Correcting systemic housing inequality will require mobilizing public and political will in designing policies inclusive of all communities.
In April, Mayor Lori Lightfoot released the Chicago Blueprint for Fair Housing, an initiative to mitigate and eliminate barriers. Among the eight goals for the next five years is to increase and preserve affordable, accessible housing options.
Now, that’s a good start considering housing and rent prices have accelerated faster than household income. Hispanics-Latinos spend almost half of their monthly income on housing costs. Extensive mortgage and rent relief are needed, and programs and services should be fully accessible and available in Spanish.
Most U.S. Hispanic-Latino households are multigenerational, pooling resources to make ends meet and stay out of poverty. However, affordable housing is seldom developed with those types of families in mind forcing many of them to live in overcrowded rental units not meeting their economic and cultural needs.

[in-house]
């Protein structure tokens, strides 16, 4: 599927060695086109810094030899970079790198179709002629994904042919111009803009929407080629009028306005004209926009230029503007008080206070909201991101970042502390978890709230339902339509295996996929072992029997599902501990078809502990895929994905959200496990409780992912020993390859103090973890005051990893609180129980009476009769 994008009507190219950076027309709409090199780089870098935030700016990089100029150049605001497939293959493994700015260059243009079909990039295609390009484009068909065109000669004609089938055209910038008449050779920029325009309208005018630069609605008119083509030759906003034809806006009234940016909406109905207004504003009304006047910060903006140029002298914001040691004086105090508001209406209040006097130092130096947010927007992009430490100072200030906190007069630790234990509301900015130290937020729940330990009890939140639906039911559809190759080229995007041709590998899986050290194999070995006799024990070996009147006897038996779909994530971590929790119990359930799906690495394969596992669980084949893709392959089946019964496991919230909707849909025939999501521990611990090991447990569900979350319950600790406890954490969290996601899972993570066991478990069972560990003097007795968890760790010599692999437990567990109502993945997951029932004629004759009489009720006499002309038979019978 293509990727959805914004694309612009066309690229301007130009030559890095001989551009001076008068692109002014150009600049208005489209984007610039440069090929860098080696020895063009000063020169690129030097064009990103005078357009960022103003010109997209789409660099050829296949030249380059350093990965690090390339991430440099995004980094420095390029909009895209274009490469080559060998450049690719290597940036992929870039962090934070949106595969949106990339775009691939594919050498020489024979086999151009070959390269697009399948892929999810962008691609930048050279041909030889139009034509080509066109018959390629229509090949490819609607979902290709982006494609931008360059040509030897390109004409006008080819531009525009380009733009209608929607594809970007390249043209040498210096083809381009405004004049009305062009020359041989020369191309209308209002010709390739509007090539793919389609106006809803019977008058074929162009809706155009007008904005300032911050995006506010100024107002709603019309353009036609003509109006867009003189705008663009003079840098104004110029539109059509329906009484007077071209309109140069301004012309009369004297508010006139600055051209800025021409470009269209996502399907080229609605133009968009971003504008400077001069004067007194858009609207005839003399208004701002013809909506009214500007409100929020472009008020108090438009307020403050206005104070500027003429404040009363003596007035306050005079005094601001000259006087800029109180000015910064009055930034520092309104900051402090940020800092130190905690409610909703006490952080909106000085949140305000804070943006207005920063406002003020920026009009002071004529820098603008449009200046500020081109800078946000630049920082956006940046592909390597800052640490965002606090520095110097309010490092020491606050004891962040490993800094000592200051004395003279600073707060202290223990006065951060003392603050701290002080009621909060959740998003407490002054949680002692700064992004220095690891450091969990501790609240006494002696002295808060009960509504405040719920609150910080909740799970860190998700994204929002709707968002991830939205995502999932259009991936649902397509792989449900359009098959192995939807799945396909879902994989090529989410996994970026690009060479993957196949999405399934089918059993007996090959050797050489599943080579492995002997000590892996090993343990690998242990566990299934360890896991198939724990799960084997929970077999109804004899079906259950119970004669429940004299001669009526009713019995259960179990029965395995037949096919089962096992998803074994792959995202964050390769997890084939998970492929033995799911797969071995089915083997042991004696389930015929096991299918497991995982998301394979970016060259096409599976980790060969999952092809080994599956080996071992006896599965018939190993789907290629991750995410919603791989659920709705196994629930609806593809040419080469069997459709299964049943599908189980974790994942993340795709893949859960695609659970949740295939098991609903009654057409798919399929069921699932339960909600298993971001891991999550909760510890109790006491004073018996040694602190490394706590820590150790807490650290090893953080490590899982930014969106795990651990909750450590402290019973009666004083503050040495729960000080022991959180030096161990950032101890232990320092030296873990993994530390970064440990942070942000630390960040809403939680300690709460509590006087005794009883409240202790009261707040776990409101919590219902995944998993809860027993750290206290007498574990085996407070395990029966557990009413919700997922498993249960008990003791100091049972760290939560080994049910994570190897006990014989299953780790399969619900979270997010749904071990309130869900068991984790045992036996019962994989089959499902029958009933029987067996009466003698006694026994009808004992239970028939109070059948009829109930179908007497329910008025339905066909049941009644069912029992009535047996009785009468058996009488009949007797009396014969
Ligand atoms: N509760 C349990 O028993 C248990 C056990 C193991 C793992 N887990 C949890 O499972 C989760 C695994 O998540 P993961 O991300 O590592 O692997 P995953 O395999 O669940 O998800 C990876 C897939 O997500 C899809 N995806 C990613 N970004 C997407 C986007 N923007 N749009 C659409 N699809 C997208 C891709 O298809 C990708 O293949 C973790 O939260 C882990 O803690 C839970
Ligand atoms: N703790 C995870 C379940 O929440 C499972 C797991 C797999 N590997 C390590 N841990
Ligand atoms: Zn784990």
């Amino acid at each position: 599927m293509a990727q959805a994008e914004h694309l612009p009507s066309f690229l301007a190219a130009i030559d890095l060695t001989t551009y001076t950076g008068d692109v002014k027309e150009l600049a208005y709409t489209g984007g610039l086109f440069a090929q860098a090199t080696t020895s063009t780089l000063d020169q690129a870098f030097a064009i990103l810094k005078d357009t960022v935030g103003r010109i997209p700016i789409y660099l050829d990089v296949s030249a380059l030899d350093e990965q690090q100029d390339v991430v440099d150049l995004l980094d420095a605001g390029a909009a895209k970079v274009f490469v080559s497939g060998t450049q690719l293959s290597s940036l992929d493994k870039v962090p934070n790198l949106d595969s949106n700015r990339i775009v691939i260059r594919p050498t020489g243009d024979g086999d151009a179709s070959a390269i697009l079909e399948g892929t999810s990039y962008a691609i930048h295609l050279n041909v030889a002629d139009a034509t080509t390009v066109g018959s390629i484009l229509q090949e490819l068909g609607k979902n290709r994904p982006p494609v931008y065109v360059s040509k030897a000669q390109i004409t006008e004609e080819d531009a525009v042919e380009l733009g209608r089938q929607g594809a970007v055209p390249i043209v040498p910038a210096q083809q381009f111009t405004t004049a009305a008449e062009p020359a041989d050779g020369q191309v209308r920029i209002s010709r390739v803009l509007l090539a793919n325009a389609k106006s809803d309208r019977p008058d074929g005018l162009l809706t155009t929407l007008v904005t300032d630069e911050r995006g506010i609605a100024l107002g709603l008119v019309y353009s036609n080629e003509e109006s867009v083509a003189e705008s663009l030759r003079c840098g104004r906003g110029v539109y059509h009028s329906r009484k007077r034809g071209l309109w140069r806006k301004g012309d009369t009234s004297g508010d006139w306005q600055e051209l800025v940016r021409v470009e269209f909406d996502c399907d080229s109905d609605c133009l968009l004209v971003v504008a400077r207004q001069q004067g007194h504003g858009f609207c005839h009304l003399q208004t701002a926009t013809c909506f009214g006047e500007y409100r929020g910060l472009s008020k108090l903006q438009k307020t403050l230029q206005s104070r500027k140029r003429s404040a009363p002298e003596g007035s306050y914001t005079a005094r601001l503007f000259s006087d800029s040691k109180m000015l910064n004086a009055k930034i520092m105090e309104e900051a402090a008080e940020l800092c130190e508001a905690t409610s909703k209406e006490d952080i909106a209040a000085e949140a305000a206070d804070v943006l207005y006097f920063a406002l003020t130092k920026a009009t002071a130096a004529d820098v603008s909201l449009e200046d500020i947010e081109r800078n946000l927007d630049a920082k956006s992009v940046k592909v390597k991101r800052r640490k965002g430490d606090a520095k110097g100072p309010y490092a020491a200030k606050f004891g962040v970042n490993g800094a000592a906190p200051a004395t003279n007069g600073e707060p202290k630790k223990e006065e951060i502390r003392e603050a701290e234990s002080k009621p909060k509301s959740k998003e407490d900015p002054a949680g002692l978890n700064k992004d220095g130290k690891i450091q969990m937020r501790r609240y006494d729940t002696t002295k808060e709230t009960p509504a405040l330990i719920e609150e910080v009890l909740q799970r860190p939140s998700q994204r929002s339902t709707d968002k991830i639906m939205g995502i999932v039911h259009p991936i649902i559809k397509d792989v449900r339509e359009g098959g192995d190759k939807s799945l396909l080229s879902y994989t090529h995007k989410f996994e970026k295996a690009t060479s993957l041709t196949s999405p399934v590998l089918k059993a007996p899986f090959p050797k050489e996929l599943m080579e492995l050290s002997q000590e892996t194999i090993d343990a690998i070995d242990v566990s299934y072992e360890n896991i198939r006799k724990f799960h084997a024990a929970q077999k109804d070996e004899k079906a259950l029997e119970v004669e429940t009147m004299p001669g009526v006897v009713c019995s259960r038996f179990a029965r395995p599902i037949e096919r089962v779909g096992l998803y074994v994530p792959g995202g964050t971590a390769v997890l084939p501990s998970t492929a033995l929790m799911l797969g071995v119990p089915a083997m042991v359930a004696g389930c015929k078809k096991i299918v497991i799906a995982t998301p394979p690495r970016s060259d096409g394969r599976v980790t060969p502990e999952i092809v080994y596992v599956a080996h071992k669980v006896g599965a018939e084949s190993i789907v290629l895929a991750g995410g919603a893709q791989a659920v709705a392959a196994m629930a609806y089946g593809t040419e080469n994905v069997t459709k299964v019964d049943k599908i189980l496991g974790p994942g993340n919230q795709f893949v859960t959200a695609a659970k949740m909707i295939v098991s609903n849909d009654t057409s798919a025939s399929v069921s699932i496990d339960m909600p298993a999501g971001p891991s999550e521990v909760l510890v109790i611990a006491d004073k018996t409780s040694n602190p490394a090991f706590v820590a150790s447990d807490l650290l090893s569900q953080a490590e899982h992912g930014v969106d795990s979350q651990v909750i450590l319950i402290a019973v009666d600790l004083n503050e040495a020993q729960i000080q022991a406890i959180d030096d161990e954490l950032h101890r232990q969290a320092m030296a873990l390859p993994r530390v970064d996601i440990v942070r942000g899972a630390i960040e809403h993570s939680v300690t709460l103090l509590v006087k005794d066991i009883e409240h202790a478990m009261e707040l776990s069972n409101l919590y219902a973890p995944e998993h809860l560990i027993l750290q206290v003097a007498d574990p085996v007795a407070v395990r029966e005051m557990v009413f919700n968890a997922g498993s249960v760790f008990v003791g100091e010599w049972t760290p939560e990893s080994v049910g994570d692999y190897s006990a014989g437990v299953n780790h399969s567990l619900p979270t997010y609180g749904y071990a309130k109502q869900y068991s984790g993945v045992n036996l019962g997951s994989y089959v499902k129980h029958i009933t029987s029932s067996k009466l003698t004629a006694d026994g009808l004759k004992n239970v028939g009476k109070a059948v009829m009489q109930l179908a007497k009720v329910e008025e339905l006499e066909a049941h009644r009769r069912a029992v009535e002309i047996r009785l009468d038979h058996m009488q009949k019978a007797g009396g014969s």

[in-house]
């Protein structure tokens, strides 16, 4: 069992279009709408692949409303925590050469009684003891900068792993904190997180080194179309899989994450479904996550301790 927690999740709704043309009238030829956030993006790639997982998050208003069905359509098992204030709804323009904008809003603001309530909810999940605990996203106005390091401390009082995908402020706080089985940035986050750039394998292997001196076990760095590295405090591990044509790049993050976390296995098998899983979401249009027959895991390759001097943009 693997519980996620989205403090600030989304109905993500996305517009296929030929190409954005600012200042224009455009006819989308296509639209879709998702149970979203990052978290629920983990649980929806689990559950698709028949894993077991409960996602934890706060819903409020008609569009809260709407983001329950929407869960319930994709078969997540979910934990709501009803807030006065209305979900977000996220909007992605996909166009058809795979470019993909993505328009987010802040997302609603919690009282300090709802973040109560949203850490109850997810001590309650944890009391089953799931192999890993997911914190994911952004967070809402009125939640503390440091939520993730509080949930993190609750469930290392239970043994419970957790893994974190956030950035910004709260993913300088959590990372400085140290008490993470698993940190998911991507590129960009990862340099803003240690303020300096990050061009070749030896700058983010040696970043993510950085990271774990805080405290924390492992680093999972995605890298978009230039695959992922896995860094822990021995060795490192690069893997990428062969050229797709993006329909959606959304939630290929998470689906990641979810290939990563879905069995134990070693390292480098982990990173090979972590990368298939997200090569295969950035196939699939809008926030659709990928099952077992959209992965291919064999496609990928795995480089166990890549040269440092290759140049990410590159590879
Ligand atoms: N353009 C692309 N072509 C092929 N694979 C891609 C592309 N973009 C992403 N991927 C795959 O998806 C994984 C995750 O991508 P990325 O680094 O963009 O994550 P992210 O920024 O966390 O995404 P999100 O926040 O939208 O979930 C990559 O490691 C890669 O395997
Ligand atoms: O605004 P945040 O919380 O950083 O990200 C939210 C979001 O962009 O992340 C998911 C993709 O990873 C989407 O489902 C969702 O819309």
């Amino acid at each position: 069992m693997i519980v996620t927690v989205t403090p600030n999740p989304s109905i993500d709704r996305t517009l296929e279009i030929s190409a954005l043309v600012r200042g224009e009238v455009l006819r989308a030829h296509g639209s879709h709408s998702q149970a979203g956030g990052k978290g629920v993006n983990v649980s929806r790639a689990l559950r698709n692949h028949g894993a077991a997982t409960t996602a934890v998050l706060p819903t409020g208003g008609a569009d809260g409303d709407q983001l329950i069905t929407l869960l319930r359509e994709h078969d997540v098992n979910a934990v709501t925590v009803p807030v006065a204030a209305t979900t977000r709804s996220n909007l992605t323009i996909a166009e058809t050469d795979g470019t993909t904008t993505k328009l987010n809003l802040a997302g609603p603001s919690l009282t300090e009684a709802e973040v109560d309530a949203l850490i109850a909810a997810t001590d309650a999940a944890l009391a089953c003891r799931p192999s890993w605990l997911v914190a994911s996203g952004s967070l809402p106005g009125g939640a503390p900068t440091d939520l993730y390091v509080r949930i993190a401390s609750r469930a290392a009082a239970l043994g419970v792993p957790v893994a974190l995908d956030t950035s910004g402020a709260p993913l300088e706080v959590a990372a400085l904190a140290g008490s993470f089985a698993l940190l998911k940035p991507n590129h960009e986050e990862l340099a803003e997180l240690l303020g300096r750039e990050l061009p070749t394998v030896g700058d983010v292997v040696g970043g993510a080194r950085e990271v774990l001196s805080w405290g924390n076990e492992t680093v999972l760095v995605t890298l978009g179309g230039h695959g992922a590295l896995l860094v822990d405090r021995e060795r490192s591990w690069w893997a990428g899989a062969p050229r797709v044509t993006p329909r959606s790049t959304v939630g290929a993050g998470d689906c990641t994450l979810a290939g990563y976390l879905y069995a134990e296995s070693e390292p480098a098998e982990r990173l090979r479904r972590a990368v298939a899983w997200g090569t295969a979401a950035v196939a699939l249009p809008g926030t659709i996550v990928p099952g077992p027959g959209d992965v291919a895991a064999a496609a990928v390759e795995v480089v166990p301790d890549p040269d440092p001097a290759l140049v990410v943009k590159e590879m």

And when new developments are being built, it is all but exclusively in high-poverty areas keeping people of color from moving into more affluent white neighborhoods.
“We have to be honest that government has been complicit with the private sector for decades in segregating our communities and devaluing Black and Brown spaces,” said Marisa Novara, commissioner of Chicago’s Department of Housing.
The city says it will restructure the Low-Income Housing Tax Credit program to incentivize developers to build in highly resourced areas, giving marginalized people more choices and mobility.
Still, once the affordable units go up, Hispanics-Latinos face other forms of discrimination. They are shown fewer units and called back less often. Hispanics-Latinos are also provided with less advantageous financing information, quoted higher fees, and more extensive application materials than their white counterparts, according to a report published by the Committee on U.S.-Latin American Relations (CUSLAR).
Surveys of Hispanic-Latino renters have found that information gaps about the homebuying and mortgage qualification processes have discouraged many from pursuing homeownership because their misunderstandings about the process lead them to believe that homeownership is unaffordable or too complicated and that banks are not to be trusted. Hispanic-Latino homeowners live in higher-cost markets, taking out debt with lower down payments in purchasing new homes.